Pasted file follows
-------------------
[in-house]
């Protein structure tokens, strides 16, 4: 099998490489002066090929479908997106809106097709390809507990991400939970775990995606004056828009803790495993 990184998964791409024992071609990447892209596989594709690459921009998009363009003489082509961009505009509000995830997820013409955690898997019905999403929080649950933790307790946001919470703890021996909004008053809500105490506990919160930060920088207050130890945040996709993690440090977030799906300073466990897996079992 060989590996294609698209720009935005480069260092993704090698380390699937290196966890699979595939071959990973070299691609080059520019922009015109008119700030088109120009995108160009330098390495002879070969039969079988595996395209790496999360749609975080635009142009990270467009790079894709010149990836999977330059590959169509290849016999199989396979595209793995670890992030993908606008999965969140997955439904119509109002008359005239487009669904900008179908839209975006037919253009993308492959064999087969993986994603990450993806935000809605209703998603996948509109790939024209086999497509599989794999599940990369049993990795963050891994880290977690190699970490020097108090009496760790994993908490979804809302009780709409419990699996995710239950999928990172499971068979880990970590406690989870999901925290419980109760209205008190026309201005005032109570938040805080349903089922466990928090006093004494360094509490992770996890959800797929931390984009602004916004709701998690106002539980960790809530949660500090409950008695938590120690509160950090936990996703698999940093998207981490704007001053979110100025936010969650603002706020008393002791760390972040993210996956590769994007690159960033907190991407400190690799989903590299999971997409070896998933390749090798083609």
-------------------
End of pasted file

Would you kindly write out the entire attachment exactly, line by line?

[in-house]
């Protein structure tokens, strides 16, 4: 099998490489002066090929479908997106809106097709390809507990991400939970775990995606004056828009803790495993 990184998964791409024992071609990447892209596989594709690459921009998009363009003489082509961009505009509000995830997820013409955690898997019905999403929080649950933790307790946001919470703890021996909004008053809500105490506990919160930060920088207050130890945040996709993690440090977030799906300073466990897996079992 060989590996294609698209720009935005480069260092993704090698380390699937290196966890699979595939071959990973070299691609080059520019922009015109008119700030088109120009995108160009330098390495002879070969039969079988595996395209790496999360749609975080635009142009990270467009790079894709010149990836999977330059590959169509290849016999199989396979595209793995670890992030993908606008999965969140997955439904119509109002008359005239487009669904900008179908839209975006037919253009993308492959064999087969993986994603990450993806935000809605209703998603996948509109790939024209086999497509599989794999599940990369049993990795963050891994880290977690190699970490020097108090009496760790994993908490979804809302009780709409419990699996995710239950999928990172499971068979880990970590406690989870999901925290419980109760209205008190026309201005005032109570938040805080349903089922466990928090006093004494360094509490992770996890959800797929931390984009602004916004709701998690106002539980960790809530949660500090409950008695938590120690509160950090936990996703698999940093998207981490704007001053979110100025936010969650603002706020008393002791760390972040993210996956590769994007690159960033907190991407400190690799989903590299999971997409070896998933390749090798083609």